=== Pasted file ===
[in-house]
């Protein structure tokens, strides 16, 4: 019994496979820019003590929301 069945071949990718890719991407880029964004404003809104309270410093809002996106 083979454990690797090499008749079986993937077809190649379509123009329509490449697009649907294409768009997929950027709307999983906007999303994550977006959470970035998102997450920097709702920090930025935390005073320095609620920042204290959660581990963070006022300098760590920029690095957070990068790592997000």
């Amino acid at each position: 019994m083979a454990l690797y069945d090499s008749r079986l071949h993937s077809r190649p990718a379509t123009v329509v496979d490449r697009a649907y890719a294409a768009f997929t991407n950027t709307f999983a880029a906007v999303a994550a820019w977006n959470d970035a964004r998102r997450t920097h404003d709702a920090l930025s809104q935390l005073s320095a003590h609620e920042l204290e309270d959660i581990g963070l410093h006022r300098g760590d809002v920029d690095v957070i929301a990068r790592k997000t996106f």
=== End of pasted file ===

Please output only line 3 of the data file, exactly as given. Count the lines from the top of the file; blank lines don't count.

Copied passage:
């Amino acid at each position: 019994m083979a454990l690797y069945d090499s008749r079986l071949h993937s077809r190649p990718a379509t123009v329509v496979d490449r697009a649907y890719a294409a768009f997929t991407n950027t709307f999983a880029a906007v999303a994550a820019w977006n959470d970035a964004r998102r997450t920097h404003d709702a920090l930025s809104q935390l005073s320095a003590h609620e920042l204290e309270d959660i581990g963070l410093h006022r300098g760590d809002v920029d690095v957070i929301a990068r790592k997000t996106f």